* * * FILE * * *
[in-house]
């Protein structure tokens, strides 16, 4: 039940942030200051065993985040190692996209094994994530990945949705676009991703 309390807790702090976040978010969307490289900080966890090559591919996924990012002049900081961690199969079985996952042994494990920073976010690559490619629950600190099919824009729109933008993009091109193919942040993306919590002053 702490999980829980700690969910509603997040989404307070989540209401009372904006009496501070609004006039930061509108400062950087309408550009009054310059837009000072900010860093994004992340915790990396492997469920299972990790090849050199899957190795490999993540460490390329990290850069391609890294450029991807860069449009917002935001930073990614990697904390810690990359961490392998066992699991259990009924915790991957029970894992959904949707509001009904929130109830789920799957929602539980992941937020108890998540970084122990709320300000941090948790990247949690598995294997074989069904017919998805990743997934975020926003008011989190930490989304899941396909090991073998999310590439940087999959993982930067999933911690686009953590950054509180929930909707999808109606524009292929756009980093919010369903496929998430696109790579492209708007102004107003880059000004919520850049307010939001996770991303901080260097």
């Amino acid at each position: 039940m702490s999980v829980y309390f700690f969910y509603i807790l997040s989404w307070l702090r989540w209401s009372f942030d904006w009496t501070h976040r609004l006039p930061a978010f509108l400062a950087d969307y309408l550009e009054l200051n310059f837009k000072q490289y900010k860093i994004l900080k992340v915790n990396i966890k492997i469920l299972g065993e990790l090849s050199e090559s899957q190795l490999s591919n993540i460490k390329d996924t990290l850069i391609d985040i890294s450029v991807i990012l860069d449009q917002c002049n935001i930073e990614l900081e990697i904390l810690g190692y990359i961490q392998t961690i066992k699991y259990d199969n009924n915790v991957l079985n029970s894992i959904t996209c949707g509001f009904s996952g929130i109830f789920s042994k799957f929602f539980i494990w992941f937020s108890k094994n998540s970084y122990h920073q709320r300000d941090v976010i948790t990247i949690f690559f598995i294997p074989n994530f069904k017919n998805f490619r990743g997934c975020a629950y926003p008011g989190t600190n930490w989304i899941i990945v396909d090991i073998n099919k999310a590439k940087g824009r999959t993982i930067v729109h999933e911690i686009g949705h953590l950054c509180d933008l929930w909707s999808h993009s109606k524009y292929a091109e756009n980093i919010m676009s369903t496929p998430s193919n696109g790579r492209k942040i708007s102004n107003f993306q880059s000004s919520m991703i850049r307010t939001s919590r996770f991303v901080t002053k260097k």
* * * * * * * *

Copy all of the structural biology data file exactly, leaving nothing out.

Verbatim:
[in-house]
């Protein structure tokens, strides 16, 4: 039940942030200051065993985040190692996209094994994530990945949705676009991703 309390807790702090976040978010969307490289900080966890090559591919996924990012002049900081961690199969079985996952042994494990920073976010690559490619629950600190099919824009729109933008993009091109193919942040993306919590002053 702490999980829980700690969910509603997040989404307070989540209401009372904006009496501070609004006039930061509108400062950087309408550009009054310059837009000072900010860093994004992340915790990396492997469920299972990790090849050199899957190795490999993540460490390329990290850069391609890294450029991807860069449009917002935001930073990614990697904390810690990359961490392998066992699991259990009924915790991957029970894992959904949707509001009904929130109830789920799957929602539980992941937020108890998540970084122990709320300000941090948790990247949690598995294997074989069904017919998805990743997934975020926003008011989190930490989304899941396909090991073998999310590439940087999959993982930067999933911690686009953590950054509180929930909707999808109606524009292929756009980093919010369903496929998430696109790579492209708007102004107003880059000004919520850049307010939001996770991303901080260097």
């Amino acid at each position: 039940m702490s999980v829980y309390f700690f969910y509603i807790l997040s989404w307070l702090r989540w209401s009372f942030d904006w009496t501070h976040r609004l006039p930061a978010f509108l400062a950087d969307y309408l550009e009054l200051n310059f837009k000072q490289y900010k860093i994004l900080k992340v915790n990396i966890k492997i469920l299972g065993e990790l090849s050199e090559s899957q190795l490999s591919n993540i460490k390329d996924t990290l850069i391609d985040i890294s450029v991807i990012l860069d449009q917002c002049n935001i930073e990614l900081e990697i904390l810690g190692y990359i961490q392998t961690i066992k699991y259990d199969n009924n915790v991957l079985n029970s894992i959904t996209c949707g509001f009904s996952g929130i109830f789920s042994k799957f929602f539980i494990w992941f937020s108890k094994n998540s970084y122990h920073q709320r300000d941090v976010i948790t990247i949690f690559f598995i294997p074989n994530f069904k017919n998805f490619r990743g997934c975020a629950y926003p008011g989190t600190n930490w989304i899941i990945v396909d090991i073998n099919k999310a590439k940087g824009r999959t993982i930067v729109h999933e911690i686009g949705h953590l950054c509180d933008l929930w909707s999808h993009s109606k524009y292929a091109e756009n980093i919010m676009s369903t496929p998430s193919n696109g790579r492209k942040i708007s102004n107003f993306q880059s000004s919520m991703i850049r307010t939001s919590r996770f991303v901080t002053k260097k």